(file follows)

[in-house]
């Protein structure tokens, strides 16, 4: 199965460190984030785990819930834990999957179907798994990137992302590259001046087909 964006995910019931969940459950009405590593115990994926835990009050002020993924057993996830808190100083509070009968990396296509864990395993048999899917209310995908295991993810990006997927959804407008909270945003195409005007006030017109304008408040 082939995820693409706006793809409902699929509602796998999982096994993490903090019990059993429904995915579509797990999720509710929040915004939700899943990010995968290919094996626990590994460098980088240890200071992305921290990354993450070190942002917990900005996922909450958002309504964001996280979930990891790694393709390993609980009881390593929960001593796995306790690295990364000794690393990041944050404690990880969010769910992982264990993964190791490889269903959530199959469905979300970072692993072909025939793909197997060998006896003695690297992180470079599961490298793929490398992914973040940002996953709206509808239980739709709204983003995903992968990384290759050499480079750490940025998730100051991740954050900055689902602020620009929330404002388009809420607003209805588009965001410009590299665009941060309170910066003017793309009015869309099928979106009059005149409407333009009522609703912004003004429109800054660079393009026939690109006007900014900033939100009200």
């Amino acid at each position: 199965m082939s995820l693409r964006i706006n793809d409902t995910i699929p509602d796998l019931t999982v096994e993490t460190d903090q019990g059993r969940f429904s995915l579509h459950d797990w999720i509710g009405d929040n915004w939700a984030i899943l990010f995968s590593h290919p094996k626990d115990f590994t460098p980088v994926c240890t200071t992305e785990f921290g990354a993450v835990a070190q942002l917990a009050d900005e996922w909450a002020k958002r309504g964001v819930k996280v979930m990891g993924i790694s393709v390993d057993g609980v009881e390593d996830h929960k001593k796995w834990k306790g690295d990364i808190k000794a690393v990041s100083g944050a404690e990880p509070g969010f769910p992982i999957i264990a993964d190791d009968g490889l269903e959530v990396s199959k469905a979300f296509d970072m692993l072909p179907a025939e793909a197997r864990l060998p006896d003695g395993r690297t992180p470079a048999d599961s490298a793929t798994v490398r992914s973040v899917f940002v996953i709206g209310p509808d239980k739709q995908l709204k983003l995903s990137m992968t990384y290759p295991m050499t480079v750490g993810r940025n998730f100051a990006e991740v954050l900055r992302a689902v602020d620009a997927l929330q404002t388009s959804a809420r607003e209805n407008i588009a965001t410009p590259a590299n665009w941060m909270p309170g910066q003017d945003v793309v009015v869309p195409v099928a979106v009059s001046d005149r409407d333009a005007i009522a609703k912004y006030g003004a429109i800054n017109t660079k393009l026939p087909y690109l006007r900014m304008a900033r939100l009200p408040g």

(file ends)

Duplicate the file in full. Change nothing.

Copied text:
[in-house]
């Protein structure tokens, strides 16, 4: 199965460190984030785990819930834990999957179907798994990137992302590259001046087909 964006995910019931969940459950009405590593115990994926835990009050002020993924057993996830808190100083509070009968990396296509864990395993048999899917209310995908295991993810990006997927959804407008909270945003195409005007006030017109304008408040 082939995820693409706006793809409902699929509602796998999982096994993490903090019990059993429904995915579509797990999720509710929040915004939700899943990010995968290919094996626990590994460098980088240890200071992305921290990354993450070190942002917990900005996922909450958002309504964001996280979930990891790694393709390993609980009881390593929960001593796995306790690295990364000794690393990041944050404690990880969010769910992982264990993964190791490889269903959530199959469905979300970072692993072909025939793909197997060998006896003695690297992180470079599961490298793929490398992914973040940002996953709206509808239980739709709204983003995903992968990384290759050499480079750490940025998730100051991740954050900055689902602020620009929330404002388009809420607003209805588009965001410009590299665009941060309170910066003017793309009015869309099928979106009059005149409407333009009522609703912004003004429109800054660079393009026939690109006007900014900033939100009200």
């Amino acid at each position: 199965m082939s995820l693409r964006i706006n793809d409902t995910i699929p509602d796998l019931t999982v096994e993490t460190d903090q019990g059993r969940f429904s995915l579509h459950d797990w999720i509710g009405d929040n915004w939700a984030i899943l990010f995968s590593h290919p094996k626990d115990f590994t460098p980088v994926c240890t200071t992305e785990f921290g990354a993450v835990a070190q942002l917990a009050d900005e996922w909450a002020k958002r309504g964001v819930k996280v979930m990891g993924i790694s393709v390993d057993g609980v009881e390593d996830h929960k001593k796995w834990k306790g690295d990364i808190k000794a690393v990041s100083g944050a404690e990880p509070g969010f769910p992982i999957i264990a993964d190791d009968g490889l269903e959530v990396s199959k469905a979300f296509d970072m692993l072909p179907a025939e793909a197997r864990l060998p006896d003695g395993r690297t992180p470079a048999d599961s490298a793929t798994v490398r992914s973040v899917f940002v996953i709206g209310p509808d239980k739709q995908l709204k983003l995903s990137m992968t990384y290759p295991m050499t480079v750490g993810r940025n998730f100051a990006e991740v954050l900055r992302a689902v602020d620009a997927l929330q404002t388009s959804a809420r607003e209805n407008i588009a965001t410009p590259a590299n665009w941060m909270p309170g910066q003017d945003v793309v009015v869309p195409v099928a979106v009059s001046d005149r409407d333009a005007i009522a609703k912004y006030g003004a429109i800054n017109t660079k393009l026939p087909y690109l006007r900014m304008a900033r939100l009200p408040g």